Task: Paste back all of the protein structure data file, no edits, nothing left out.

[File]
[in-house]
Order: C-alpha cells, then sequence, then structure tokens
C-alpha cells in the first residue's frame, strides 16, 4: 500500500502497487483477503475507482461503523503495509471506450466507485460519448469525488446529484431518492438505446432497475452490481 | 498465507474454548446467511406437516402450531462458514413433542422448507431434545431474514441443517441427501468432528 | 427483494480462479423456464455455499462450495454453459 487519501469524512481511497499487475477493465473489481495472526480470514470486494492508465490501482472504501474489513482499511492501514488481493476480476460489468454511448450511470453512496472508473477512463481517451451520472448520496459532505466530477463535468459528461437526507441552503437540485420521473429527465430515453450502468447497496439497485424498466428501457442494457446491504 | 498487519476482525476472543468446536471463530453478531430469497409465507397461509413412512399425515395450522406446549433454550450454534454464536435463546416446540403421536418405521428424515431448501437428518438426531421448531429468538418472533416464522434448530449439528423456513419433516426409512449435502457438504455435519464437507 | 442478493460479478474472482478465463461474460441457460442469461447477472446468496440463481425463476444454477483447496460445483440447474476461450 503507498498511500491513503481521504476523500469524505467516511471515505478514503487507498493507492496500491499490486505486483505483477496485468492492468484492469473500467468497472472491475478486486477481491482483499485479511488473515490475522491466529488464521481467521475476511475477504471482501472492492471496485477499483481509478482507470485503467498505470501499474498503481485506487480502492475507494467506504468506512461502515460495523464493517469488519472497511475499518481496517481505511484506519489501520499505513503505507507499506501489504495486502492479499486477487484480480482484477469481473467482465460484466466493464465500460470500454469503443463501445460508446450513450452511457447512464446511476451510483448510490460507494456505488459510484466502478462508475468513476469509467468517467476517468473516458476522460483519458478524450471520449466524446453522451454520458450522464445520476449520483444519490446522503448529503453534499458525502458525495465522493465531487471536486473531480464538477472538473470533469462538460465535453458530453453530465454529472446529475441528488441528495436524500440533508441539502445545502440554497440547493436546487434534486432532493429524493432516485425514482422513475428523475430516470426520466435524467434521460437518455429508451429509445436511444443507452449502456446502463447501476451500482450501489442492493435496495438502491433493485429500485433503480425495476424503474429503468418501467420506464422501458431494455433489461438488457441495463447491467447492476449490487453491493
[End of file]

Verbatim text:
[in-house]
Order: C-alpha cells, then sequence, then structure tokens
C-alpha cells in the first residue's frame, strides 16, 4: 500500500502497487483477503475507482461503523503495509471506450466507485460519448469525488446529484431518492438505446432497475452490481 | 498465507474454548446467511406437516402450531462458514413433542422448507431434545431474514441443517441427501468432528 | 427483494480462479423456464455455499462450495454453459 487519501469524512481511497499487475477493465473489481495472526480470514470486494492508465490501482472504501474489513482499511492501514488481493476480476460489468454511448450511470453512496472508473477512463481517451451520472448520496459532505466530477463535468459528461437526507441552503437540485420521473429527465430515453450502468447497496439497485424498466428501457442494457446491504 | 498487519476482525476472543468446536471463530453478531430469497409465507397461509413412512399425515395450522406446549433454550450454534454464536435463546416446540403421536418405521428424515431448501437428518438426531421448531429468538418472533416464522434448530449439528423456513419433516426409512449435502457438504455435519464437507 | 442478493460479478474472482478465463461474460441457460442469461447477472446468496440463481425463476444454477483447496460445483440447474476461450 503507498498511500491513503481521504476523500469524505467516511471515505478514503487507498493507492496500491499490486505486483505483477496485468492492468484492469473500467468497472472491475478486486477481491482483499485479511488473515490475522491466529488464521481467521475476511475477504471482501472492492471496485477499483481509478482507470485503467498505470501499474498503481485506487480502492475507494467506504468506512461502515460495523464493517469488519472497511475499518481496517481505511484506519489501520499505513503505507507499506501489504495486502492479499486477487484480480482484477469481473467482465460484466466493464465500460470500454469503443463501445460508446450513450452511457447512464446511476451510483448510490460507494456505488459510484466502478462508475468513476469509467468517467476517468473516458476522460483519458478524450471520449466524446453522451454520458450522464445520476449520483444519490446522503448529503453534499458525502458525495465522493465531487471536486473531480464538477472538473470533469462538460465535453458530453453530465454529472446529475441528488441528495436524500440533508441539502445545502440554497440547493436546487434534486432532493429524493432516485425514482422513475428523475430516470426520466435524467434521460437518455429508451429509445436511444443507452449502456446502463447501476451500482450501489442492493435496495438502491433493485429500485433503480425495476424503474429503468418501467420506464422501458431494455433489461438488457441495463447491467447492476449490487453491493